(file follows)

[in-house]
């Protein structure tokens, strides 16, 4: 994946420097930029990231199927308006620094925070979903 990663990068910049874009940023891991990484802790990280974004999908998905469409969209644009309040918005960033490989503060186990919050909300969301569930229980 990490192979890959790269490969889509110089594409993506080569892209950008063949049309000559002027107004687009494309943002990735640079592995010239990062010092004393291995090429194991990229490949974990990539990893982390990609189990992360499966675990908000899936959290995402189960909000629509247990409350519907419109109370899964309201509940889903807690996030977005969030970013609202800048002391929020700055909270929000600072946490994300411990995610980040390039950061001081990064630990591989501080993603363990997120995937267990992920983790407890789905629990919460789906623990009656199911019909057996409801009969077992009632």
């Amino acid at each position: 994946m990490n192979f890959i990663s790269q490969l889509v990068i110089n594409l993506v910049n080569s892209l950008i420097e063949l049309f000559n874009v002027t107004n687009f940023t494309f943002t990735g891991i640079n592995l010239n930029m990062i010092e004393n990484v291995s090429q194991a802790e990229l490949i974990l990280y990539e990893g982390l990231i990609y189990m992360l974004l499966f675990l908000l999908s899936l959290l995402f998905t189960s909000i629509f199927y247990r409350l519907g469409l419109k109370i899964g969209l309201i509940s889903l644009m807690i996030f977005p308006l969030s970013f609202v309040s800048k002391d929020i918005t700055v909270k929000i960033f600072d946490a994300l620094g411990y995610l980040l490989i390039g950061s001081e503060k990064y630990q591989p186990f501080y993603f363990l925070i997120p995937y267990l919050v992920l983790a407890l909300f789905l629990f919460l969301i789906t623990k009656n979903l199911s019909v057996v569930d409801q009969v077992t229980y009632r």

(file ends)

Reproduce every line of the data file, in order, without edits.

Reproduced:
[in-house]
């Protein structure tokens, strides 16, 4: 994946420097930029990231199927308006620094925070979903 990663990068910049874009940023891991990484802790990280974004999908998905469409969209644009309040918005960033490989503060186990919050909300969301569930229980 990490192979890959790269490969889509110089594409993506080569892209950008063949049309000559002027107004687009494309943002990735640079592995010239990062010092004393291995090429194991990229490949974990990539990893982390990609189990992360499966675990908000899936959290995402189960909000629509247990409350519907419109109370899964309201509940889903807690996030977005969030970013609202800048002391929020700055909270929000600072946490994300411990995610980040390039950061001081990064630990591989501080993603363990997120995937267990992920983790407890789905629990919460789906623990009656199911019909057996409801009969077992009632």
């Amino acid at each position: 994946m990490n192979f890959i990663s790269q490969l889509v990068i110089n594409l993506v910049n080569s892209l950008i420097e063949l049309f000559n874009v002027t107004n687009f940023t494309f943002t990735g891991i640079n592995l010239n930029m990062i010092e004393n990484v291995s090429q194991a802790e990229l490949i974990l990280y990539e990893g982390l990231i990609y189990m992360l974004l499966f675990l908000l999908s899936l959290l995402f998905t189960s909000i629509f199927y247990r409350l519907g469409l419109k109370i899964g969209l309201i509940s889903l644009m807690i996030f977005p308006l969030s970013f609202v309040s800048k002391d929020i918005t700055v909270k929000i960033f600072d946490a994300l620094g411990y995610l980040l490989i390039g950061s001081e503060k990064y630990q591989p186990f501080y993603f363990l925070i997120p995937y267990l919050v992920l983790a407890l909300f789905l629990f919460l969301i789906t623990k009656n979903l199911s019909v057996v569930d409801q009969v077992t229980y009632r």